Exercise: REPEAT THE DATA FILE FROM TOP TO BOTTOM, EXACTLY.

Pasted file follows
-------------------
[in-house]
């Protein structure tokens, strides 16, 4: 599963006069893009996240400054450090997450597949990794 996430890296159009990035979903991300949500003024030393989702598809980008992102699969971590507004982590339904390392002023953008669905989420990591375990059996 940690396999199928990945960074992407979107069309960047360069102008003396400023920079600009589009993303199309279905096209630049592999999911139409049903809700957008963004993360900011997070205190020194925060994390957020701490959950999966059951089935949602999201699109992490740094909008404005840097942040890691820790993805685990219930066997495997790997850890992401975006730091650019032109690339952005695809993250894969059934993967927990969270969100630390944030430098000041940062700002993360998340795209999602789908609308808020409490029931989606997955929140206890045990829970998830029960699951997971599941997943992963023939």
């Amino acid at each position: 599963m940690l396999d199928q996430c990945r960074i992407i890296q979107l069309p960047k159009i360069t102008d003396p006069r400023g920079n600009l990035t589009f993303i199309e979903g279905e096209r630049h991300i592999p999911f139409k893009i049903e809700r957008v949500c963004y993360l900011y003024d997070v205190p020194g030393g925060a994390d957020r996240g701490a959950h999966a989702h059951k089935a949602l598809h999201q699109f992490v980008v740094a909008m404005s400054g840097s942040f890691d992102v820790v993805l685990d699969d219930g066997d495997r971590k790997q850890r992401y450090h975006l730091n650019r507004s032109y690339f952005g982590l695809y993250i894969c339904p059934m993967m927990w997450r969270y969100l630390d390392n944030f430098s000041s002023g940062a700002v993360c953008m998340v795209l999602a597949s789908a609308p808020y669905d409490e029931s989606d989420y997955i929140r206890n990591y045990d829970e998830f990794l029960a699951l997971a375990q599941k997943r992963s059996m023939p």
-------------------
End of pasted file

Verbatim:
[in-house]
């Protein structure tokens, strides 16, 4: 599963006069893009996240400054450090997450597949990794 996430890296159009990035979903991300949500003024030393989702598809980008992102699969971590507004982590339904390392002023953008669905989420990591375990059996 940690396999199928990945960074992407979107069309960047360069102008003396400023920079600009589009993303199309279905096209630049592999999911139409049903809700957008963004993360900011997070205190020194925060994390957020701490959950999966059951089935949602999201699109992490740094909008404005840097942040890691820790993805685990219930066997495997790997850890992401975006730091650019032109690339952005695809993250894969059934993967927990969270969100630390944030430098000041940062700002993360998340795209999602789908609308808020409490029931989606997955929140206890045990829970998830029960699951997971599941997943992963023939």
């Amino acid at each position: 599963m940690l396999d199928q996430c990945r960074i992407i890296q979107l069309p960047k159009i360069t102008d003396p006069r400023g920079n600009l990035t589009f993303i199309e979903g279905e096209r630049h991300i592999p999911f139409k893009i049903e809700r957008v949500c963004y993360l900011y003024d997070v205190p020194g030393g925060a994390d957020r996240g701490a959950h999966a989702h059951k089935a949602l598809h999201q699109f992490v980008v740094a909008m404005s400054g840097s942040f890691d992102v820790v993805l685990d699969d219930g066997d495997r971590k790997q850890r992401y450090h975006l730091n650019r507004s032109y690339f952005g982590l695809y993250i894969c339904p059934m993967m927990w997450r969270y969100l630390d390392n944030f430098s000041s002023g940062a700002v993360c953008m998340v795209l999602a597949s789908a609308p808020y669905d409490e029931s989606d989420y997955i929140r206890n990591y045990d829970e998830f990794l029960a699951l997971a375990q599941k997943r992963s059996m023939p």